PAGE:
The annual process of recruiting new and returning lifeguards is in full swing as peak swimming season returns, according to Athletic Business. Pool management is tasked with having enough lifeguards ready by the time swimmers arrive, which can be difficult if there are no returning staff members.
Though the priority lies in having enough trained and certified lifeguards, there should be a focus on the best ways to retain them as well. Pool managers can do this by speaking to lifeguards throughout the peak season. Finding out what would bring them back will show your commitment to their level of job satisfaction and that you value their presence on the team.
Establish good communication
Chances are, pool managers are incredibly busy as the facility prepares for the summer months. Once the season picks up, you may have little time to speak with lifeguards directly. However, finding the time to do so will ensure that you always recognize and address their concerns. This creates a stronger manager/employee relationship, which can pay off. A weekly huddle will give you insight into your lifeguards’ daily experiences and the overall atmosphere of the pool during operating hours.
Perhaps most importantly, establishing this relationship may increase the chances of your lifeguards returning next year. If you’re unaware of the benefits of this, here are three that may lead you to focus on lifeguard retention.
1. Save recruiting work: The hiring process is tedious. This is especially true for new lifeguards who aren’t trained. You’ll have to make sure that they’re trained and certified on time and receive the proper lessons. Additionally, if they weren’t trained on your site, they have to undergo facility-specific training at your pool. Because no two pools are the same, going over the details of your facility is important.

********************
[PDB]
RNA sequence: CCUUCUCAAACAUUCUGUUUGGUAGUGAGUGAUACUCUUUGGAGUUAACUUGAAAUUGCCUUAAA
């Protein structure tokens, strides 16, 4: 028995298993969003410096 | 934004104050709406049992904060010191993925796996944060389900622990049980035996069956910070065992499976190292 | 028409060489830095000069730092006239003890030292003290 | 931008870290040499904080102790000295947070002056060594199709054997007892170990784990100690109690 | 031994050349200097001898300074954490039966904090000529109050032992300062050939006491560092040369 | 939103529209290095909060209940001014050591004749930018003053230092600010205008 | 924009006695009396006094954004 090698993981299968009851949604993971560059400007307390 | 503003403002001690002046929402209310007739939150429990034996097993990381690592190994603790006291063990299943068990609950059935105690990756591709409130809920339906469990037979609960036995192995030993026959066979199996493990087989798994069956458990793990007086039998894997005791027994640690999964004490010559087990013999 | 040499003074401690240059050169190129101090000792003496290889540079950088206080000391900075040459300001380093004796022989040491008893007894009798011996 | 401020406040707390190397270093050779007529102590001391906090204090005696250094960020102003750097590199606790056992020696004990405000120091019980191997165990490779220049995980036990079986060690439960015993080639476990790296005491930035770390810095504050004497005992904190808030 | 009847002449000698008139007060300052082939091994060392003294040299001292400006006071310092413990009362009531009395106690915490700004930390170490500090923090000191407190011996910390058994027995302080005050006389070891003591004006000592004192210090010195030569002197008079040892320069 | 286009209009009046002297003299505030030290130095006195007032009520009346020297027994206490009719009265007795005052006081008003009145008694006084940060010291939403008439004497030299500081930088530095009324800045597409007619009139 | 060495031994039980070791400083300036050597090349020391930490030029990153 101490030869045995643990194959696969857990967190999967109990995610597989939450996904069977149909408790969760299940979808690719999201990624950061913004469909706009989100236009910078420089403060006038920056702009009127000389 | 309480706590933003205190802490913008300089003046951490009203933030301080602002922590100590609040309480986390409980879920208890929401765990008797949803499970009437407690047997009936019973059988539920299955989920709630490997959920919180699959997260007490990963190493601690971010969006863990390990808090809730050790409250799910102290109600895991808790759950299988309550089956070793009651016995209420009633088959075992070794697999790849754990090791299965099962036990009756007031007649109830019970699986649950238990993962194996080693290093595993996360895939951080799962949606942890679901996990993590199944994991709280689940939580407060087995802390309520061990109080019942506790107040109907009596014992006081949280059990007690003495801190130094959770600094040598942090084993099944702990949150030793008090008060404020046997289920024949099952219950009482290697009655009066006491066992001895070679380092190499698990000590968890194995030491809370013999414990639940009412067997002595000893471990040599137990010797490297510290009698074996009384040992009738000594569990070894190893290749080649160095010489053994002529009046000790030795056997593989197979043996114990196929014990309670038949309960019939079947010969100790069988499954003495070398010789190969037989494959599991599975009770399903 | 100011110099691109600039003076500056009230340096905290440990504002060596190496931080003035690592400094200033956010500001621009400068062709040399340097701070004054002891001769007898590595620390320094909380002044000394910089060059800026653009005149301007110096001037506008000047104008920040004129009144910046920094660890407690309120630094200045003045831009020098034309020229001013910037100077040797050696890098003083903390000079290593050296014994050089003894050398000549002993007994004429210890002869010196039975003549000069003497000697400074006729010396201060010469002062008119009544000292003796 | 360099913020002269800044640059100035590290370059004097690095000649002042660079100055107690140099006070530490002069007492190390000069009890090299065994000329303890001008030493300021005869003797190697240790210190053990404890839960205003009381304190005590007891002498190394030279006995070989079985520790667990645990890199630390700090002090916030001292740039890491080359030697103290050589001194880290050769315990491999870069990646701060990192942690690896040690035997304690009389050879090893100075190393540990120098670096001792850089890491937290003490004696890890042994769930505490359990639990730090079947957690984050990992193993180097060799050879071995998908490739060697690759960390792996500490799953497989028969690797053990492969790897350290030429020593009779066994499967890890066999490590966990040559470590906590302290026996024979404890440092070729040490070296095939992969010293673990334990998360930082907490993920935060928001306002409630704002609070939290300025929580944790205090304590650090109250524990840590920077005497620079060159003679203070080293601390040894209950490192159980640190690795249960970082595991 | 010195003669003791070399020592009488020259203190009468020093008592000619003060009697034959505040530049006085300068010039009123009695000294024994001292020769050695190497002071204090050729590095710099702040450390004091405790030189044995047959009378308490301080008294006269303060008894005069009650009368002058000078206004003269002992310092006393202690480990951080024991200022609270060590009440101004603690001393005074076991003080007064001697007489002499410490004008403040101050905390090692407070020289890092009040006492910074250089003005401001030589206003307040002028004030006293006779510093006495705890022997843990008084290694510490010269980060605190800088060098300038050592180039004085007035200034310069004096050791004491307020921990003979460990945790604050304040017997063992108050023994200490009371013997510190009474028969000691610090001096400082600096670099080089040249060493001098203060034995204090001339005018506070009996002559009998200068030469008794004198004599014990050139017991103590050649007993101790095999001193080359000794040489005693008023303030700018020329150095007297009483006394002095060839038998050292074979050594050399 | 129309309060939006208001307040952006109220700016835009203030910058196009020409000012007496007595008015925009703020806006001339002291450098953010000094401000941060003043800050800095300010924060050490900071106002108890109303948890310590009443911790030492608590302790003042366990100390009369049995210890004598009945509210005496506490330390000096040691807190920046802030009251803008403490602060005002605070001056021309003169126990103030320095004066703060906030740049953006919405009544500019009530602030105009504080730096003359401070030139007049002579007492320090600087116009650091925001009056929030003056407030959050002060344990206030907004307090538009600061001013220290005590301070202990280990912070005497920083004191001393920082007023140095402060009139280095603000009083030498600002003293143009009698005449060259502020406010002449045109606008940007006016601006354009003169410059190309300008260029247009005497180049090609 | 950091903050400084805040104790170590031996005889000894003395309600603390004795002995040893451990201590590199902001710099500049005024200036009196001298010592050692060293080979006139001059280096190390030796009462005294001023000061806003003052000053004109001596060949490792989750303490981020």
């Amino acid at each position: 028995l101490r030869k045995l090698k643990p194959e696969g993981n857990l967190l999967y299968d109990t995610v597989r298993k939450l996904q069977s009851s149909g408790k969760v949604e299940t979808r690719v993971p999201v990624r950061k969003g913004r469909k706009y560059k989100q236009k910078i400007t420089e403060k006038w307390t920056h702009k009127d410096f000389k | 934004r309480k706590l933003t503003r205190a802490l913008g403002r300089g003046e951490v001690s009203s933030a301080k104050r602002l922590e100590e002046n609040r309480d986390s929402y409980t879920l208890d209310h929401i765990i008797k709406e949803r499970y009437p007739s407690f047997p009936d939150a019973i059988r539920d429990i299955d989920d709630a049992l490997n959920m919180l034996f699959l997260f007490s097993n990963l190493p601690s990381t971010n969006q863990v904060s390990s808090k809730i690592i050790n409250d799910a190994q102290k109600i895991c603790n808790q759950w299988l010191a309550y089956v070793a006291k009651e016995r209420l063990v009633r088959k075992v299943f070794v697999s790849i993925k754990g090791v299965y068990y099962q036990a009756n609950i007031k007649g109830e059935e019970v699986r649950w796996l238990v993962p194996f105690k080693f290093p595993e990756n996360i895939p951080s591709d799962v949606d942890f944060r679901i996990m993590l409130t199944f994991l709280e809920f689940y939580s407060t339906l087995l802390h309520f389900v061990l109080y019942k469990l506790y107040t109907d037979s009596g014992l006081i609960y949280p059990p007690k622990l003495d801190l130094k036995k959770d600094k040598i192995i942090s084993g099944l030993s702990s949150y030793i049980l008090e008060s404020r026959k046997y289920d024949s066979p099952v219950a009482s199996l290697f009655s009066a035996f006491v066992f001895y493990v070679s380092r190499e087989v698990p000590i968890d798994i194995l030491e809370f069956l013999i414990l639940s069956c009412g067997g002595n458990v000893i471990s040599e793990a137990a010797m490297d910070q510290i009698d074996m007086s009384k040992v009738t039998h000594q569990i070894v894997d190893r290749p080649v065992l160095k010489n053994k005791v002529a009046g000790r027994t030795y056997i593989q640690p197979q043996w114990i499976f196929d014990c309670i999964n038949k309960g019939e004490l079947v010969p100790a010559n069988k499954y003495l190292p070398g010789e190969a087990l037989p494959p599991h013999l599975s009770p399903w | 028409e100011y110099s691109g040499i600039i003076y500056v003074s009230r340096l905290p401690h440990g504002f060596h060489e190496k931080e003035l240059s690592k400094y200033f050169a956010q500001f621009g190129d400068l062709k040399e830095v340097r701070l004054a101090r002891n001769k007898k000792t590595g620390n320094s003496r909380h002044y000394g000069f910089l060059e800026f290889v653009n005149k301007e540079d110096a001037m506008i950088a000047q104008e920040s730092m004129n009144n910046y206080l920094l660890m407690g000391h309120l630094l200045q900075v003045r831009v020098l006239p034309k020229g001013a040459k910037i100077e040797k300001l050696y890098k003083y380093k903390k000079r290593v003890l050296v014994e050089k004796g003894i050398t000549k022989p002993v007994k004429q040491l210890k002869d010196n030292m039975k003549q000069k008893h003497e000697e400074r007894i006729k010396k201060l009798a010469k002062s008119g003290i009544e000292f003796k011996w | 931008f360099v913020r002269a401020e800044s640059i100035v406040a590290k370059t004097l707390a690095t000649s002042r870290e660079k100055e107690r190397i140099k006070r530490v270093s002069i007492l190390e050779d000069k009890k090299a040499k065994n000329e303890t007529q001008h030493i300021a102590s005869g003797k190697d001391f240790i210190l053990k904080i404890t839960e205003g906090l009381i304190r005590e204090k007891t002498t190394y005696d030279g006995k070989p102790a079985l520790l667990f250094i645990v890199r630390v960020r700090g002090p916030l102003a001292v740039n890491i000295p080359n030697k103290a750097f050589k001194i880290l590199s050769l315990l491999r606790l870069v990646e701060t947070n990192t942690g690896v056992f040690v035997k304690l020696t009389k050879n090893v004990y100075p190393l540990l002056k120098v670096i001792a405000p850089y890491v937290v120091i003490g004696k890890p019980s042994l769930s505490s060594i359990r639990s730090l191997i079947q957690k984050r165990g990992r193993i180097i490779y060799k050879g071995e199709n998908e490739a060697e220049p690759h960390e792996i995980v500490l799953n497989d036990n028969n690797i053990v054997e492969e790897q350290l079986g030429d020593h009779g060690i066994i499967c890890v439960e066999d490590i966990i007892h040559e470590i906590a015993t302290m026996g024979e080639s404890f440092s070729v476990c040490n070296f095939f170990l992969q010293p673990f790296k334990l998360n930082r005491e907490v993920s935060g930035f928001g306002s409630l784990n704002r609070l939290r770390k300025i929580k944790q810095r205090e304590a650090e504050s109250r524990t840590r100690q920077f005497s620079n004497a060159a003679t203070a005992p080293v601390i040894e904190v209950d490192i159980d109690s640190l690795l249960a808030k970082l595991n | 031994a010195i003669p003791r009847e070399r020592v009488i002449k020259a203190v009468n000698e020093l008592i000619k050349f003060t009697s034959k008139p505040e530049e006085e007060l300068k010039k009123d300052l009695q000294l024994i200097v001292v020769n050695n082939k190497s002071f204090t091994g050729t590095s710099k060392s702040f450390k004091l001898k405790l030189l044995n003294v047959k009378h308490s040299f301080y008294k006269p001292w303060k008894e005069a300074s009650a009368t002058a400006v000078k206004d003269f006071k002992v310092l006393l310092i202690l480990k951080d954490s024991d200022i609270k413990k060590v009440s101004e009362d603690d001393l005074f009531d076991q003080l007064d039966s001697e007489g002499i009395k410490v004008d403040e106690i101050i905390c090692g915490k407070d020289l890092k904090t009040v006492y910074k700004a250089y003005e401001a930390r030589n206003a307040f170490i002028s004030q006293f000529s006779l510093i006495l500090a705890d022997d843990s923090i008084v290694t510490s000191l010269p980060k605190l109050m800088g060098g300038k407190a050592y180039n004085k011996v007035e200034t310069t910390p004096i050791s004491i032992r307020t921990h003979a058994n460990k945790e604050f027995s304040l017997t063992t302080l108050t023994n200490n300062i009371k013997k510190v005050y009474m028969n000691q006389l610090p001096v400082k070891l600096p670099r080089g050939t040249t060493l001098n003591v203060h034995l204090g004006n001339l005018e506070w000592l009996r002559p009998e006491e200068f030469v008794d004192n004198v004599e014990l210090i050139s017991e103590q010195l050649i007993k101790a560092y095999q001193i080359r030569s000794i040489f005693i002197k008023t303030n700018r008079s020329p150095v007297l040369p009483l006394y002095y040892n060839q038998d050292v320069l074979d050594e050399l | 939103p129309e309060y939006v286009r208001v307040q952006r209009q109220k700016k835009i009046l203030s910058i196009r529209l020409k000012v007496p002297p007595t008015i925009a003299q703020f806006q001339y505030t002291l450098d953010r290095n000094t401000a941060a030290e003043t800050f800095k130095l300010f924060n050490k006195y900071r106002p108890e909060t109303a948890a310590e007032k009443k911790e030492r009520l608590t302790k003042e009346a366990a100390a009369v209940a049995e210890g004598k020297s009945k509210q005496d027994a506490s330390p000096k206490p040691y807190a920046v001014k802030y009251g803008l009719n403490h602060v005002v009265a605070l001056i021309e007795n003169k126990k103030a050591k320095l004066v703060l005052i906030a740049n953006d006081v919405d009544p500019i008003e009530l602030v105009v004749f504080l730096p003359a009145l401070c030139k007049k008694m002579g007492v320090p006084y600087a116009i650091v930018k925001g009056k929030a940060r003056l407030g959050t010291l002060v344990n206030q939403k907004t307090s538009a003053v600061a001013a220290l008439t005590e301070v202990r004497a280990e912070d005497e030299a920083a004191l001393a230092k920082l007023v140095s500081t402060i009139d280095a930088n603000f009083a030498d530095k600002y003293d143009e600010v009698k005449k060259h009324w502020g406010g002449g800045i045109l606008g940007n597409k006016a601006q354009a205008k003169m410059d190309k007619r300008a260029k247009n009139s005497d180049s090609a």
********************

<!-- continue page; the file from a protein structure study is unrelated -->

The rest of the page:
2. Build strong relationships: The more you work with your lifeguards, the stronger your bond with them will be and the more likely they’ll return every year. This extends beyond manager/employee relationships. It also impacts guest satisfaction. Swimmers likely appreciate seeing familiar faces every year and this can create consumer loyalty. Reward guards for exemplary performance and share their accomplishments with other members of your team.
3. Furthering an aquatics career: Returning lifeguards exhibit an interest in the aquatics industry. You can help them develop a career, which will create a bond with your pool that will pay off when they move into a higher role within the industry.